Council agrees to expulsion centre
8 June 2004
AMSTERDAM — A town council in Groningen province approved on Monday night the establishment of an asylum seeker expulsion centre, thwarting a threatened crisis after the Dutch government failed to win approval for three other centres.
Vlagtwedde Council backed the request lodged by the central organisation in charge of asylum seeker shelters, COA, despite unrest at the start of the meeting as protestors demonstrated against the deportation centre planned for the town of Ter Appel.
Police asked members of the refugee lobby groups Comité van Harte Pardon, Vluchtelingen Vrij and the Steunpunt Vluchtelingen to leave the council chambers. Police eventually forcibly removed several stubborn protestors and carried out up to 10 arrests.
The Dutch Cabinet agreed earlier this year to grant a residence permit to about 2,300 long-term asylum seekers under a special amnesty arrangement. Amid public protests and municipal council concerns, the government also said it planned to deport 26,000 others over the next three years.
The plan ran into trouble when the Eindhoven and Hilversum councils voted against the establishment of deportation centres within their municipal borders. Consent by the Vlagtwedde Council is thus good news for the government, news agency ANP reported.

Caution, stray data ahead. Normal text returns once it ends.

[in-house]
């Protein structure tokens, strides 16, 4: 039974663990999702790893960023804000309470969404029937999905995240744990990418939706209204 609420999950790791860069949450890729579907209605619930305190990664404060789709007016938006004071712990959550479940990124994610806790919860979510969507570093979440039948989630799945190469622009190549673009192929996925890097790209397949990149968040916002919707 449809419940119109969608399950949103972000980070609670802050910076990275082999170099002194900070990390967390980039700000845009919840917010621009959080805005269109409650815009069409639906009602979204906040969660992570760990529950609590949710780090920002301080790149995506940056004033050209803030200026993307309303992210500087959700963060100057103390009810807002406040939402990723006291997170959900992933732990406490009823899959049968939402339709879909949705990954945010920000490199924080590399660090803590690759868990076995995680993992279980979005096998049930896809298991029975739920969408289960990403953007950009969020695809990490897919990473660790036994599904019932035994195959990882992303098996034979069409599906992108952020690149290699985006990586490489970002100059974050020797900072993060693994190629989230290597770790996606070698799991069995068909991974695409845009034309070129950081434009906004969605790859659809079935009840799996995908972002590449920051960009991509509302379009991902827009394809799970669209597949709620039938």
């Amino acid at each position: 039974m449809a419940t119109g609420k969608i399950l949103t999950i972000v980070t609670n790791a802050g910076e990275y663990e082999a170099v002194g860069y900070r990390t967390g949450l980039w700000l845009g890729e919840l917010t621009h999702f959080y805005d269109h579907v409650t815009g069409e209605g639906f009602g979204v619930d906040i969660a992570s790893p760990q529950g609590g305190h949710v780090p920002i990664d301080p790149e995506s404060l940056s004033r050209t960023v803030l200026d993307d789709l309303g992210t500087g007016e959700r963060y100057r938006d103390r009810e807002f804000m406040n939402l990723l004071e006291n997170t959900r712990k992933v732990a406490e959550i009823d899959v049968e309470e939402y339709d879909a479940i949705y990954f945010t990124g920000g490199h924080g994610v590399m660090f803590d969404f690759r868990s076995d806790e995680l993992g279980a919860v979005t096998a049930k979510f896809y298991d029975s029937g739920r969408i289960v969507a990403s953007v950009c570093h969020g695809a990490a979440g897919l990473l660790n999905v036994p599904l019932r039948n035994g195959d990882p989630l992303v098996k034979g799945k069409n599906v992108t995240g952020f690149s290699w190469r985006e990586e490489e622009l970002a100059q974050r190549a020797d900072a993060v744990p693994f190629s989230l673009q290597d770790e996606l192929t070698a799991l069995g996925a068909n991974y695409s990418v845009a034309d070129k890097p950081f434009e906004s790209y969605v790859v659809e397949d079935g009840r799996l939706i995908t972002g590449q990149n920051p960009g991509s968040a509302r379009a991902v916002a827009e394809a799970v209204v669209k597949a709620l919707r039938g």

Eleven Vlagtwedde councilors voted in favour of the deportation centre and five voted against. Among the votes cast, the Christian Democrat CDA, Liberal VVD, ChristenUnie backed the proposal, while the Labour PvdA was divided and green-Left GroenLinks voted against it.
The deportation centre will house 400 asylum seekers earmarked for deportation. There is currently the same number of asylum seekers living in the existing refugee shelter in Ter Appel.
[Copyright Expatica News 2004]
Subject: Dutch news